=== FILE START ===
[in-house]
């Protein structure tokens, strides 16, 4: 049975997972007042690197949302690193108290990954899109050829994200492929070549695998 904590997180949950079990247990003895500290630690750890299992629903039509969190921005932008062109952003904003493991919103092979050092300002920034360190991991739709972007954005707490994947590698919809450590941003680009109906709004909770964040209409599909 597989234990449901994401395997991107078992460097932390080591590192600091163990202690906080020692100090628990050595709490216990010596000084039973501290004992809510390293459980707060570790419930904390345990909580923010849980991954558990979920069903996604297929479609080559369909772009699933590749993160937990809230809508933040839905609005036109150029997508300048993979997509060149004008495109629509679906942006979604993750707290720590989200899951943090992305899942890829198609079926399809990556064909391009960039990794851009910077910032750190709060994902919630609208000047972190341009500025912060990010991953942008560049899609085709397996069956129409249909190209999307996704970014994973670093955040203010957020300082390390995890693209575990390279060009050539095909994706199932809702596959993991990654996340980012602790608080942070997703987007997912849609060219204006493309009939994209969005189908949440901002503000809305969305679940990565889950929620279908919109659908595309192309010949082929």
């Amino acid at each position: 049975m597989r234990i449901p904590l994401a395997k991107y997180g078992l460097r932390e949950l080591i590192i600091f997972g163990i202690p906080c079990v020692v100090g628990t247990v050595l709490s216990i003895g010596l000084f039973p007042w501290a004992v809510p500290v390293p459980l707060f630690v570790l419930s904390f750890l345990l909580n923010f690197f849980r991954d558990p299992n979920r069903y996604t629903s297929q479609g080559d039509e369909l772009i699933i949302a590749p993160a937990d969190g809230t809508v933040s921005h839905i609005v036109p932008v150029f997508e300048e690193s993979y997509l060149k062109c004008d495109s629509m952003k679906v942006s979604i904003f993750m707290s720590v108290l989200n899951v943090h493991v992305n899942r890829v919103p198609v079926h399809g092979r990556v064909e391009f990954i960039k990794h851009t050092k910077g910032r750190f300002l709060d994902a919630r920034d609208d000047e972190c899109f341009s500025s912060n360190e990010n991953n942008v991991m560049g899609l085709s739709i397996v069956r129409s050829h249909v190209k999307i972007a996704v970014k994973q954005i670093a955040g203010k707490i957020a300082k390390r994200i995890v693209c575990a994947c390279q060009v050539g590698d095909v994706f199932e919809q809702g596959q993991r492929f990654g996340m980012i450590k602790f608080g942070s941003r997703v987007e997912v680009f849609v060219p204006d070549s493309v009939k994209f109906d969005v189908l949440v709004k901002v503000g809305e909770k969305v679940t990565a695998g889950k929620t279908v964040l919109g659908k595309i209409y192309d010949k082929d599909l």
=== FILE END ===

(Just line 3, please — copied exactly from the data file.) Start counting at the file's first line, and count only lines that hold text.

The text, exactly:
């Amino acid at each position: 049975m597989r234990i449901p904590l994401a395997k991107y997180g078992l460097r932390e949950l080591i590192i600091f997972g163990i202690p906080c079990v020692v100090g628990t247990v050595l709490s216990i003895g010596l000084f039973p007042w501290a004992v809510p500290v390293p459980l707060f630690v570790l419930s904390f750890l345990l909580n923010f690197f849980r991954d558990p299992n979920r069903y996604t629903s297929q479609g080559d039509e369909l772009i699933i949302a590749p993160a937990d969190g809230t809508v933040s921005h839905i609005v036109p932008v150029f997508e300048e690193s993979y997509l060149k062109c004008d495109s629509m952003k679906v942006s979604i904003f993750m707290s720590v108290l989200n899951v943090h493991v992305n899942r890829v919103p198609v079926h399809g092979r990556v064909e391009f990954i960039k990794h851009t050092k910077g910032r750190f300002l709060d994902a919630r920034d609208d000047e972190c899109f341009s500025s912060n360190e990010n991953n942008v991991m560049g899609l085709s739709i397996v069956r129409s050829h249909v190209k999307i972007a996704v970014k994973q954005i670093a955040g203010k707490i957020a300082k390390r994200i995890v693209c575990a994947c390279q060009v050539g590698d095909v994706f199932e919809q809702g596959q993991r492929f990654g996340m980012i450590k602790f608080g942070s941003r997703v987007e997912v680009f849609v060219p204006d070549s493309v009939k994209f109906d969005v189908l949440v709004k901002v503000g809305e909770k969305v679940t990565a695998g889950k929620t279908v964040l919109g659908k595309i209409y192309d010949k082929d599909l």